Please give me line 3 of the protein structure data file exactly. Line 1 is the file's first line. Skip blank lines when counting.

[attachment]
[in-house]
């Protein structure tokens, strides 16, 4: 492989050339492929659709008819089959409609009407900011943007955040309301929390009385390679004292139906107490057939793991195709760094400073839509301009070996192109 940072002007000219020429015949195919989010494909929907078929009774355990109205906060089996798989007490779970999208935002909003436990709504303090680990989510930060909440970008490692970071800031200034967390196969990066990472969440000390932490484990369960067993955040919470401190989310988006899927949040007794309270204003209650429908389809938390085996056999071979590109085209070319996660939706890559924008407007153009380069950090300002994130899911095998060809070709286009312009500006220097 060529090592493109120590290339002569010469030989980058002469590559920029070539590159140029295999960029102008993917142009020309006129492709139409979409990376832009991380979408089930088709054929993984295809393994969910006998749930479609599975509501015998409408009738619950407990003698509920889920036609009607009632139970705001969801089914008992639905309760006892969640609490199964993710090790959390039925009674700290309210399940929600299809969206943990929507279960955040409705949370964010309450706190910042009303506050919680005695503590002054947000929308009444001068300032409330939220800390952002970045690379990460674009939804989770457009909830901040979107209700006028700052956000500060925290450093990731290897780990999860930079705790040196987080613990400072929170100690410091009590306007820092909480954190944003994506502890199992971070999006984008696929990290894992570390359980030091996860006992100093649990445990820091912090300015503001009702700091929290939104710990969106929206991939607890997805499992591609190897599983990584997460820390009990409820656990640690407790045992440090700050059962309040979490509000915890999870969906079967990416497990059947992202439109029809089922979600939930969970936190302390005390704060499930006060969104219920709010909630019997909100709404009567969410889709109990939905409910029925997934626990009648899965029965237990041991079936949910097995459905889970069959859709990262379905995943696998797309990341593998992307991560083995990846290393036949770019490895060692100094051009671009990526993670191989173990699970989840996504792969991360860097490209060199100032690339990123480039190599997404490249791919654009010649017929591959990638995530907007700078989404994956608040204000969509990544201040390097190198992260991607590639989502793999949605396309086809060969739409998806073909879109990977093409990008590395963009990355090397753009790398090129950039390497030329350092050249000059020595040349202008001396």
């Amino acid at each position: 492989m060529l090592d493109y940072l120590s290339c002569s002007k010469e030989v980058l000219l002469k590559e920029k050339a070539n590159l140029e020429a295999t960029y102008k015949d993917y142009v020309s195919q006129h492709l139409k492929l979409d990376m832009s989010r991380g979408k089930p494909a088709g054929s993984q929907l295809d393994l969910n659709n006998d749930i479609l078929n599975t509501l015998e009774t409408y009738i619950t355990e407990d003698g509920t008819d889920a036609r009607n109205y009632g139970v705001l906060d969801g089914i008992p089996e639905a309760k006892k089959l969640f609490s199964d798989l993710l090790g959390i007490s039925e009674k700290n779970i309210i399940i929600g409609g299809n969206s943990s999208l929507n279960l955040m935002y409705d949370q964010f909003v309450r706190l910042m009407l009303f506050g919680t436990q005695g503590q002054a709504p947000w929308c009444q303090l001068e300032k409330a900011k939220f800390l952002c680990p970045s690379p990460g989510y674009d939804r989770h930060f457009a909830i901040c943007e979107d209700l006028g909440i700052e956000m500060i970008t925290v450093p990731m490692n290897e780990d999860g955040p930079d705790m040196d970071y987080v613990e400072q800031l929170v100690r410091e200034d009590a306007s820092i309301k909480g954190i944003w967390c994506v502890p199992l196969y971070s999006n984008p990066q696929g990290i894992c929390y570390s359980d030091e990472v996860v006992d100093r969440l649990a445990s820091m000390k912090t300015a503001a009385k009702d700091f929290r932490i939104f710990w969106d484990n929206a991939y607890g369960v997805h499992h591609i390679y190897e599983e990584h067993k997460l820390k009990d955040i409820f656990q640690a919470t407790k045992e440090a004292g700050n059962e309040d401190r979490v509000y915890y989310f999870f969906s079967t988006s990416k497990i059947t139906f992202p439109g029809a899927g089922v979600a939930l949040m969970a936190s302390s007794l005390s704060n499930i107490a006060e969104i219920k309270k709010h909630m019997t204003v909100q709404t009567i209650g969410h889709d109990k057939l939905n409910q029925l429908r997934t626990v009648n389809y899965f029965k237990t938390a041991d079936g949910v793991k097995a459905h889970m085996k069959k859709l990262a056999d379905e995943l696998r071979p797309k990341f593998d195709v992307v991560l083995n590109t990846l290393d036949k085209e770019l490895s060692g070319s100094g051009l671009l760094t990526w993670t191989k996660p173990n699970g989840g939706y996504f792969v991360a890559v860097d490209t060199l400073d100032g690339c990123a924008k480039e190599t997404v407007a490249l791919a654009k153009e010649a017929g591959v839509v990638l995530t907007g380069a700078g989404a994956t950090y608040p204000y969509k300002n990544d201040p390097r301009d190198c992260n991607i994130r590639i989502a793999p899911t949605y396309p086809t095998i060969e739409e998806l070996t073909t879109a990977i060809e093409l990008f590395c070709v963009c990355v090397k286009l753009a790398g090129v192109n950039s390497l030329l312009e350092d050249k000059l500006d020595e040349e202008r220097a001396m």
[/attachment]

């Amino acid at each position: 492989m060529l090592d493109y940072l120590s290339c002569s002007k010469e030989v980058l000219l002469k590559e920029k050339a070539n590159l140029e020429a295999t960029y102008k015949d993917y142009v020309s195919q006129h492709l139409k492929l979409d990376m832009s989010r991380g979408k089930p494909a088709g054929s993984q929907l295809d393994l969910n659709n006998d749930i479609l078929n599975t509501l015998e009774t409408y009738i619950t355990e407990d003698g509920t008819d889920a036609r009607n109205y009632g139970v705001l906060d969801g089914i008992p089996e639905a309760k006892k089959l969640f609490s199964d798989l993710l090790g959390i007490s039925e009674k700290n779970i309210i399940i929600g409609g299809n969206s943990s999208l929507n279960l955040m935002y409705d949370q964010f909003v309450r706190l910042m009407l009303f506050g919680t436990q005695g503590q002054a709504p947000w929308c009444q303090l001068e300032k409330a900011k939220f800390l952002c680990p970045s690379p990460g989510y674009d939804r989770h930060f457009a909830i901040c943007e979107d209700l006028g909440i700052e956000m500060i970008t925290v450093p990731m490692n290897e780990d999860g955040p930079d705790m040196d970071y987080v613990e400072q800031l929170v100690r410091e200034d009590a306007s820092i309301k909480g954190i944003w967390c994506v502890p199992l196969y971070s999006n984008p990066q696929g990290i894992c929390y570390s359980d030091e990472v996860v006992d100093r969440l649990a445990s820091m000390k912090t300015a503001a009385k009702d700091f929290r932490i939104f710990w969106d484990n929206a991939y607890g369960v997805h499992h591609i390679y190897e599983e990584h067993k997460l820390k009990d955040i409820f656990q640690a919470t407790k045992e440090a004292g700050n059962e309040d401190r979490v509000y915890y989310f999870f969906s079967t988006s990416k497990i059947t139906f992202p439109g029809a899927g089922v979600a939930l949040m969970a936190s302390s007794l005390s704060n499930i107490a006060e969104i219920k309270k709010h909630m019997t204003v909100q709404t009567i209650g969410h889709d109990k057939l939905n409910q029925l429908r997934t626990v009648n389809y899965f029965k237990t938390a041991d079936g949910v793991k097995a459905h889970m085996k069959k859709l990262a056999d379905e995943l696998r071979p797309k990341f593998d195709v992307v991560l083995n590109t990846l290393d036949k085209e770019l490895s060692g070319s100094g051009l671009l760094t990526w993670t191989k996660p173990n699970g989840g939706y996504f792969v991360a890559v860097d490209t060199l400073d100032g690339c990123a924008k480039e190599t997404v407007a490249l791919a654009k153009e010649a017929g591959v839509v990638l995530t907007g380069a700078g989404a994956t950090y608040p204000y969509k300002n990544d201040p390097r301009d190198c992260n991607i994130r590639i989502a793999p899911t949605y396309p086809t095998i060969e739409e998806l070996t073909t879109a990977i060809e093409l990008f590395c070709v963009c990355v090397k286009l753009a790398g090129v192109n950039s390497l030329l312009e350092d050249k000059l500006d020595e040349e202008r220097a001396m």